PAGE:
Nasir wrote: “I am addressing specific points made by Mr. Kellow and Mr. Morgan. I disagree with the premise that government should control the supply of credit beyond what it can do today, and also disagree with workability of a government imposed full reserve system and its cost to the economy. I don’t want public coffers used to implement such a drastic change when there are considerable and major questions that are unanswered.”
    Nasir, let us end the year on a very positive (pun intended!) note. Let us have an exchange of intelligence (otherwise known as a discussion), rather than an exchange of ignorance (otherwise known as an argument!).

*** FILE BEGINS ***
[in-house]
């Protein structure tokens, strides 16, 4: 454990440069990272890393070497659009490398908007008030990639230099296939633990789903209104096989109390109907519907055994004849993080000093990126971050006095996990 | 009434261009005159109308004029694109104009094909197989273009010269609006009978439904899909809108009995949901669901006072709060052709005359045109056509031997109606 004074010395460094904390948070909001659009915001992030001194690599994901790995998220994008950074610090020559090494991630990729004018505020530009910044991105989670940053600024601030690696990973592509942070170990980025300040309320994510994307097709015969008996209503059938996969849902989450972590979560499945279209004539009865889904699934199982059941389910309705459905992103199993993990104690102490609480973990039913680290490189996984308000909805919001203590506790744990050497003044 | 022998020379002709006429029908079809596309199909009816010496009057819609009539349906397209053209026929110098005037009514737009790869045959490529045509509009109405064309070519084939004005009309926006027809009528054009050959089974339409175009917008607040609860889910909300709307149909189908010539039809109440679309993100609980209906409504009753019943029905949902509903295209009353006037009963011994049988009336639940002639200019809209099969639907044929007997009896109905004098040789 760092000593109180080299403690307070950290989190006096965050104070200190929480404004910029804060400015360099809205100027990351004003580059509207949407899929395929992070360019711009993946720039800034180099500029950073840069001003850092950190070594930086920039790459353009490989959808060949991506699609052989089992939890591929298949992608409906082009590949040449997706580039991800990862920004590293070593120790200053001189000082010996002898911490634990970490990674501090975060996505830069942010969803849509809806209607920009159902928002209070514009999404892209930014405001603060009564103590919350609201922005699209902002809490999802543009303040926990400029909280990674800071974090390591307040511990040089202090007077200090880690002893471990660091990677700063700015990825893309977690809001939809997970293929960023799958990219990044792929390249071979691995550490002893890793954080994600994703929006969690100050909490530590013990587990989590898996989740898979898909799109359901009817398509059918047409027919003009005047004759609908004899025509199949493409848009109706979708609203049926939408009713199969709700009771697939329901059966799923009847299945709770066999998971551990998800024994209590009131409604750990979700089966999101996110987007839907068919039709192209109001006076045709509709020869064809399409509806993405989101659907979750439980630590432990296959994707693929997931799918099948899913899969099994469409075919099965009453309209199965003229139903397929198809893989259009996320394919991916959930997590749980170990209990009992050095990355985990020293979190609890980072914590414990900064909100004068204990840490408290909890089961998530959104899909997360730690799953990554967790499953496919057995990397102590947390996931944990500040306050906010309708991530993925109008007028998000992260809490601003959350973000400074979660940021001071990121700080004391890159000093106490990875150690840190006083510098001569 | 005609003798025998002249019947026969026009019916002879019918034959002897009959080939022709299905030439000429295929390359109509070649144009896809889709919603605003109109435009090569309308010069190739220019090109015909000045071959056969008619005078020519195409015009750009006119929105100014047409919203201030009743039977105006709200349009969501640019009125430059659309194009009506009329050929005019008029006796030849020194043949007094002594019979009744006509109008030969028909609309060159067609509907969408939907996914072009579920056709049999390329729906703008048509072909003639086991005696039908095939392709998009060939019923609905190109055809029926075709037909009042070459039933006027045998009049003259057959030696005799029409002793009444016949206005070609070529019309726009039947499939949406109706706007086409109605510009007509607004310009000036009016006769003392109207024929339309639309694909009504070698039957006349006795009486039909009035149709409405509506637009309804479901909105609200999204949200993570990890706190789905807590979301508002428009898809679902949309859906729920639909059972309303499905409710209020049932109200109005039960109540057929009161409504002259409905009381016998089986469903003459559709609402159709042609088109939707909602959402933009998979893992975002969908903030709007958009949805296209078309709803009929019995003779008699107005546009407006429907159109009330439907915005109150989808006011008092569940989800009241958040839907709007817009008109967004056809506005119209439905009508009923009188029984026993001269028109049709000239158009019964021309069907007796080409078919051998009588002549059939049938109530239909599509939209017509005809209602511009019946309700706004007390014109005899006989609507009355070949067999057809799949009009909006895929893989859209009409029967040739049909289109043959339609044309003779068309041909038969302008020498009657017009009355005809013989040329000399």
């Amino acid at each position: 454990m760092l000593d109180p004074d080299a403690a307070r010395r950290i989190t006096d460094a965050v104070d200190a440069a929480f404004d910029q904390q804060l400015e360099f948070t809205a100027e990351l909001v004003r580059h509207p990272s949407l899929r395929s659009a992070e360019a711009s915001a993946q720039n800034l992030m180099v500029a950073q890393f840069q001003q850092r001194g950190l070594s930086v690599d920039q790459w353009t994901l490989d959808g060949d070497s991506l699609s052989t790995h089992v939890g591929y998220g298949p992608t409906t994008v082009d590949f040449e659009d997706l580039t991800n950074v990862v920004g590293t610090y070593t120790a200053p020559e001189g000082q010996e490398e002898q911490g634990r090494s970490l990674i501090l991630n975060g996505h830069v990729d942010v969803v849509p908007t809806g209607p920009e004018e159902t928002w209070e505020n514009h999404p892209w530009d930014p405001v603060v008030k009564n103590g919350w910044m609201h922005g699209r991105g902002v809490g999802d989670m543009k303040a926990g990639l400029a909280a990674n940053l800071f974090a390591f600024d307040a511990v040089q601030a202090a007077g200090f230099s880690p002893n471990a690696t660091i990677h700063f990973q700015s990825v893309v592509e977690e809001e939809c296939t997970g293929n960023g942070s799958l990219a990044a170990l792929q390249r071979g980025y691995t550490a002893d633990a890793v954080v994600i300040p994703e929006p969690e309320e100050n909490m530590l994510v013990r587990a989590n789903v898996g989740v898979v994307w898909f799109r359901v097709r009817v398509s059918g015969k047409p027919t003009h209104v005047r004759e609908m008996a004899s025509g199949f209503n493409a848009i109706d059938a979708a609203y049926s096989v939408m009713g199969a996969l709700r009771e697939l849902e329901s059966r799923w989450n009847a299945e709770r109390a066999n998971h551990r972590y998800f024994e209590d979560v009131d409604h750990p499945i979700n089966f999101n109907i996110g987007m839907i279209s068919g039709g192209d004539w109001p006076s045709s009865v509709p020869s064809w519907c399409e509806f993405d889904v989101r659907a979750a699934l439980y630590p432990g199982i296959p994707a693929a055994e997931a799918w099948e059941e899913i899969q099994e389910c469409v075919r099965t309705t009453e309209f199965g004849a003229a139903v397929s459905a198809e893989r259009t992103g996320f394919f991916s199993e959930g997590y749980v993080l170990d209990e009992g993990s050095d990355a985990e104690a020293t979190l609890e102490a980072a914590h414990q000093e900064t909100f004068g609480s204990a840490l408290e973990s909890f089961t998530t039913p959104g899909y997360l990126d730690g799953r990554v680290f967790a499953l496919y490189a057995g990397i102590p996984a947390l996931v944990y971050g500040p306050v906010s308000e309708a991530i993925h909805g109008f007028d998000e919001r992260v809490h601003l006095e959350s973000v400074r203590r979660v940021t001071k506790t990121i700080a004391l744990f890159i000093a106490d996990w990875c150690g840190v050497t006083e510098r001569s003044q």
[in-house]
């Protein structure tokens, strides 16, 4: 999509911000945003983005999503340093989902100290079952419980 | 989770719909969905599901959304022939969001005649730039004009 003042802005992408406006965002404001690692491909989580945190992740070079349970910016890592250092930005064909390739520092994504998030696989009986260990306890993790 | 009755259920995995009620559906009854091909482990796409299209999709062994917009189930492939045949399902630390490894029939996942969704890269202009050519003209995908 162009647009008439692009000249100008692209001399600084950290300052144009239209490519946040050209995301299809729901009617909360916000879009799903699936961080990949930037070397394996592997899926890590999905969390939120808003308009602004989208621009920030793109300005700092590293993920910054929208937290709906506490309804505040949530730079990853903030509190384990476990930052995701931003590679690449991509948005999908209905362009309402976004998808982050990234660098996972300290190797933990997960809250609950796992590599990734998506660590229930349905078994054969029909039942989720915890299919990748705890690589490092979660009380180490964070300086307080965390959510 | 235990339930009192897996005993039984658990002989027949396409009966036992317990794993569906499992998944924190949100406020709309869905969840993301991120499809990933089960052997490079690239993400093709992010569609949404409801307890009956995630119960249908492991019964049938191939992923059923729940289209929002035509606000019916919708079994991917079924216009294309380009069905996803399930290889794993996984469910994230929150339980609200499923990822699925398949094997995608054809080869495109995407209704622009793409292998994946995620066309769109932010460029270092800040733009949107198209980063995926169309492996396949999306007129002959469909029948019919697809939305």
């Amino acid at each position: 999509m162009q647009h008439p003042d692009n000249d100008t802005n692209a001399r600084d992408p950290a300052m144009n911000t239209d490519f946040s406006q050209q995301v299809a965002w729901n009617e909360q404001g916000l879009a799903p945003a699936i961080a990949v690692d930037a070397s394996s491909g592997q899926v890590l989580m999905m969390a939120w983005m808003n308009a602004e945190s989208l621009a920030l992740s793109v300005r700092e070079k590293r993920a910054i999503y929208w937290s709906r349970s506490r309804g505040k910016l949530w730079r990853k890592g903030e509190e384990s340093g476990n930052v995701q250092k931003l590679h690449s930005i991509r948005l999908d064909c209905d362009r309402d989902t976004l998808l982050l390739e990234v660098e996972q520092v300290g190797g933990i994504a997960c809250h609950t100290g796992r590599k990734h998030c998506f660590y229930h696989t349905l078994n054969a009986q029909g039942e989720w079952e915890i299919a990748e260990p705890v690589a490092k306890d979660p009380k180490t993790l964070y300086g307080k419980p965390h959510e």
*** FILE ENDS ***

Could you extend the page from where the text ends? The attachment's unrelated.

I ask, what if government did not control the supply of credit? By that I mean the new money with which we expand our economic output. What if we the people controlled the supply of new money, by how hard we worked to expand economic output, and charged a Monetary Policy Committee with the responsibility of measuring the results of our efforts, and then instructing the Reserve Bank to increase the money supply at the same rate, by creating new money as a debt-free and interest-free gift to the government to spend into the economy as it saw fit while at the same time reducing the sum of taxation and government borrowing to match? This would leave us free to save more of our incomes and either buy equity in business enterprises or lend to banks on term deposit. banks. of course, would no longer be able to create new money by making loans, but would have to earn their living from acting as financial intermediaries and nothing more, which is what most people think is all that they do now. I do not understand how this would impose any cost on the economy, but I do foresee how economic power would shift from banks to ordinary income earners, and I see that as being a good thing. In my considered opinion, the cost for the writing and implementing of new computer software to make this happen would be insignificantly low.